The best advice Will Taylor ever received came from his father, Marty.
“I remember, the first day I got injured, he asked me how you eat an elephant,” Taylor said. “I told him I didn’t know. He said, ‘One bite at a time.’”
That was during Taylor’s freshman year at Duke. He’d just suffered a knee injury that doctors believed was career-ending.
“I tore my LCL and my peroneal nerve,” he said. “I had foot drop (a problem with his step when he walked, due to nerve damage) and needed two surgeries. I was basically told it wasn’t sure if football was going to be in my future. The first goal was to be able to walk and run normally again.”
Taylor listened to Dad, and on Saturday he will start at center for the Blue Devils for the sixth straight game.
The process of going from a goal of walking normally to playing ACC football was obviously a long one.
“I still see stuff like that pop up on my Snapchat memories,” he said. “Especially now, at the start of the season, I see a lot of those: the first time getting back on the treadmill; getting in the pool, being able to move my legs around. It’s nice to be able to look at that and see how far I’ve come.”
Taylor got the starting job thanks to another knee injury, this one to All-ACC candidate Jack Wohlabaugh, who tore ligaments in the preseason. Taylor was thrust into the starting lineup last season after another Wohlabaugh injury.
“I feel comfortable,” he said. “This is my fourth year doing this. I feel like I know the offense. I know what I’m doing. I feel strong out here. With my past injury, it wasn’t something I thought about last year — you can’t think about that — but I feel like it’s the closest to my original prime as I could feel. I’ve just been pushing through it. I feel strong, mentally prepared.”
Taylor has plenty of familiar faces around him as he continues his improbable Duke football career. His twin brother, John, is also on the team. While Will was a recruited scholarship player for the Blue Devils, John came as a walk-on and eventually worked his way up the depth chart. This season, he is the long snapper for Duke on both punts and kicks.
“John’s done a tremendous job,” quarterback Chase Brice said. “He just got put on scholarship. We’re super stoked about that.”
Why is the team’s new quarterback taking time to discuss the long snapper? Because Brice grew up with the Taylor twins in Gwinnett County, Georgia. All three were teammates at Grayson High.
“We’ve been playing together since seventh or eighth grade,” Will Taylor said. “But T-ball goes back even farther than that. We’ve been on the same teams and in the same county all our lives. It’s tough to replicate that chemistry. I feel comfortable with him back there.”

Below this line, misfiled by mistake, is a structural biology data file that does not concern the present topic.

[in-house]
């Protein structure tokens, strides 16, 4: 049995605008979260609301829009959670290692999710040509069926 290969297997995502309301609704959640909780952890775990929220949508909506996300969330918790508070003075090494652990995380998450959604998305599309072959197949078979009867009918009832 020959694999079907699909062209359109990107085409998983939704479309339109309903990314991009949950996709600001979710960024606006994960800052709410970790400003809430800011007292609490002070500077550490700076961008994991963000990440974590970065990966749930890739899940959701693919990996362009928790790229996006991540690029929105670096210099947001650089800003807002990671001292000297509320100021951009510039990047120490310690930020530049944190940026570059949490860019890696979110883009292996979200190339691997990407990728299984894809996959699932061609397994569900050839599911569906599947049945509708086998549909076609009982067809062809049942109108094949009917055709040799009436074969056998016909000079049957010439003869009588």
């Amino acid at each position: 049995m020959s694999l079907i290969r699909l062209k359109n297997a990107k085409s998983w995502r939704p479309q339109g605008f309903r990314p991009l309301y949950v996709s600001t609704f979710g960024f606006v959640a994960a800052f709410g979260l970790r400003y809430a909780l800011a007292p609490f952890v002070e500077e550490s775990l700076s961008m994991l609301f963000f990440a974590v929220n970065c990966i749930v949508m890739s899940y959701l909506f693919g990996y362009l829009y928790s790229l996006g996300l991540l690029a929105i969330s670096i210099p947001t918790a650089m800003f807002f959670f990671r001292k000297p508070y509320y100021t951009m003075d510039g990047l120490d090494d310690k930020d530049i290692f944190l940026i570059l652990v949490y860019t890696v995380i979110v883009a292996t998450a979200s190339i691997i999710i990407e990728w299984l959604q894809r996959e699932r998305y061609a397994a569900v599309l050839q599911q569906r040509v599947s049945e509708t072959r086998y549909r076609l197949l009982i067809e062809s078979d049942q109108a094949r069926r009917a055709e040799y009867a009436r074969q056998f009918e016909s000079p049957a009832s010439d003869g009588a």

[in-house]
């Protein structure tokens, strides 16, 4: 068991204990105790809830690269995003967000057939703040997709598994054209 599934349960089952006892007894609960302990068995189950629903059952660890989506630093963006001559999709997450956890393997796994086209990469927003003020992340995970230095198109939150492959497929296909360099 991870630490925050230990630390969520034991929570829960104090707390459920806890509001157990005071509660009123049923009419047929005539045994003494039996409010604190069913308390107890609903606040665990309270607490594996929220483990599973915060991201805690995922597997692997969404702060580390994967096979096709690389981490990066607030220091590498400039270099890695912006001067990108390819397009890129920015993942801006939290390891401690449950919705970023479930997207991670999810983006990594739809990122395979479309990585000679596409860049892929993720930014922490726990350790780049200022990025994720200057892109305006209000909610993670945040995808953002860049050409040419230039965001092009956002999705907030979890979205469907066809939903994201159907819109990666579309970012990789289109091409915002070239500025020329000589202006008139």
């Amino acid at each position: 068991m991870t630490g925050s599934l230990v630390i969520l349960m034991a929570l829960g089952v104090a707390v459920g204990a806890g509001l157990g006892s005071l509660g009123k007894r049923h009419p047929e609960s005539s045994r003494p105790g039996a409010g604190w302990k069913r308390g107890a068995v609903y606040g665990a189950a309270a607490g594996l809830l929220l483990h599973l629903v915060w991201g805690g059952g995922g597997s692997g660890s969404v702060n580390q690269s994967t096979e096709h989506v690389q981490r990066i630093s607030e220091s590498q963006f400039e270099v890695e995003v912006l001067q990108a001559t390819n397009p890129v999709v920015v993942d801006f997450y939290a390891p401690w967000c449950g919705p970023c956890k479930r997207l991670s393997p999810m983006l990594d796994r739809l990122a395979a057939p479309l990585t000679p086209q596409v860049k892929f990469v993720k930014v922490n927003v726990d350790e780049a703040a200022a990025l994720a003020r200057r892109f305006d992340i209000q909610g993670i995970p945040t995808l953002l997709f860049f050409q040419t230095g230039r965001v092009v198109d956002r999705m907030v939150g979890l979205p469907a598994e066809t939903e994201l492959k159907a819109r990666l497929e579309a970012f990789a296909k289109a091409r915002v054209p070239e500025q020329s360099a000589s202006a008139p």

Taylor and his brother are a big part of the reason Brice is back there, behind the Duke line, this season.
“When they had committed (to Duke) out of high school, I was super excited for them,” Brice said. “That was a school that I had in my mix before I committed elsewhere (to Clemson). When I decided and thought about transferring, I definitely texted them first just to see their thoughts on how they enjoy Duke, just kind of get some insight. When I came on my visit, I stayed with Will and John and went out to dinner with them, got to hang out with the offensive line. We had that connection and rekindled that friendship we already had.”
Now that Brice is on campus, he’s leaned on the Taylors to help ease his transition.
“It has helped,” he said, although he admits he doesn’t run into Will much outside of football. “We’re kind of on different sides of Duke, in a way. I’m in grad school. He’s got his own classes. We don’t really see each other a ton. When we’re here (in the football building), when we get a chance to eat together, it’s just like when we were back in high school, pregame meal before a Friday night game. We just kind of cut up. We like to check in on a lot of our friends to see how they’re doing, get back to how things used to be. It’s been great.”
Get back to how things used to be, before Taylor was told he might not walk again and shouldn’t think about playing. It’s been a long, unlikely process. And there was only one way to make that trip:
“For the past four years,” Taylor said, “I’ve just been going one bite at a time.”